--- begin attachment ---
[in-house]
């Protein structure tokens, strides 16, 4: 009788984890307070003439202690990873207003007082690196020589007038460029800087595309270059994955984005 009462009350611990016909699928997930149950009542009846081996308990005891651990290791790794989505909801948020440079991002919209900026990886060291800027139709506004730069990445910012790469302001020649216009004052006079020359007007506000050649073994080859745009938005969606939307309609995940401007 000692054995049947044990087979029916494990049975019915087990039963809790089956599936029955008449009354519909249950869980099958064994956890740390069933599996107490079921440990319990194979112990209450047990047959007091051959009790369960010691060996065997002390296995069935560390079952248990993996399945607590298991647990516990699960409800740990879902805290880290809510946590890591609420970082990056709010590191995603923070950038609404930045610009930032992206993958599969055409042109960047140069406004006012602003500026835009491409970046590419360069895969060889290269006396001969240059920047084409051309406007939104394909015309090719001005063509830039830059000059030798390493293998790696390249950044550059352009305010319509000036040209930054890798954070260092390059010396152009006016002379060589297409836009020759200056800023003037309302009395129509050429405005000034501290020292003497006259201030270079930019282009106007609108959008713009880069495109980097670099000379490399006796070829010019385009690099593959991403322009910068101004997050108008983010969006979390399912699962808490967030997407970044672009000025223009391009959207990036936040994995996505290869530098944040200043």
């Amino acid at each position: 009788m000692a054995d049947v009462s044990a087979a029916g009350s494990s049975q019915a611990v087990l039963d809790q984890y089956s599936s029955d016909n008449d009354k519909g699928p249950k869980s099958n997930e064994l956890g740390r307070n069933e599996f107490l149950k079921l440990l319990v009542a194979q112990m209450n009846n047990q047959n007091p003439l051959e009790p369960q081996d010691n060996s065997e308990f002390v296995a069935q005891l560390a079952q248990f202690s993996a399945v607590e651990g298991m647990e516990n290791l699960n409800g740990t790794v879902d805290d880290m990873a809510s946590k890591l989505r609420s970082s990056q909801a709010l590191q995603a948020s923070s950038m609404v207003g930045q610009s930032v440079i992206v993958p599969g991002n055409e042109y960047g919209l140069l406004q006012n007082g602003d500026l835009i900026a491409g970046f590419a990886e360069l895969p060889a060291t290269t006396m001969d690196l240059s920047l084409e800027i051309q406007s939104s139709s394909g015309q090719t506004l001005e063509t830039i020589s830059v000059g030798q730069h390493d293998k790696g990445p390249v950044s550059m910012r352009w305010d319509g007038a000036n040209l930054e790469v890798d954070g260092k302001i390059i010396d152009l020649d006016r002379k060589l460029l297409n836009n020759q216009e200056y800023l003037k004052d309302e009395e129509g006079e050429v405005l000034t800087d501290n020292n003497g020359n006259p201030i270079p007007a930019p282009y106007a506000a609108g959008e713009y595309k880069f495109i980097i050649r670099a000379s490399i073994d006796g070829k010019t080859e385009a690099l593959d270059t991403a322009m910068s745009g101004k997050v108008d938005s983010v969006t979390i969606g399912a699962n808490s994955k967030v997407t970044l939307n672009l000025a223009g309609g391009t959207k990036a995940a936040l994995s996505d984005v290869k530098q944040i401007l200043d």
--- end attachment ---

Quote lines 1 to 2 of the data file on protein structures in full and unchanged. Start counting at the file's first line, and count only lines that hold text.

[in-house]
């Protein structure tokens, strides 16, 4: 009788984890307070003439202690990873207003007082690196020589007038460029800087595309270059994955984005 009462009350611990016909699928997930149950009542009846081996308990005891651990290791790794989505909801948020440079991002919209900026990886060291800027139709506004730069990445910012790469302001020649216009004052006079020359007007506000050649073994080859745009938005969606939307309609995940401007 000692054995049947044990087979029916494990049975019915087990039963809790089956599936029955008449009354519909249950869980099958064994956890740390069933599996107490079921440990319990194979112990209450047990047959007091051959009790369960010691060996065997002390296995069935560390079952248990993996399945607590298991647990516990699960409800740990879902805290880290809510946590890591609420970082990056709010590191995603923070950038609404930045610009930032992206993958599969055409042109960047140069406004006012602003500026835009491409970046590419360069895969060889290269006396001969240059920047084409051309406007939104394909015309090719001005063509830039830059000059030798390493293998790696390249950044550059352009305010319509000036040209930054890798954070260092390059010396152009006016002379060589297409836009020759200056800023003037309302009395129509050429405005000034501290020292003497006259201030270079930019282009106007609108959008713009880069495109980097670099000379490399006796070829010019385009690099593959991403322009910068101004997050108008983010969006979390399912699962808490967030997407970044672009000025223009391009959207990036936040994995996505290869530098944040200043």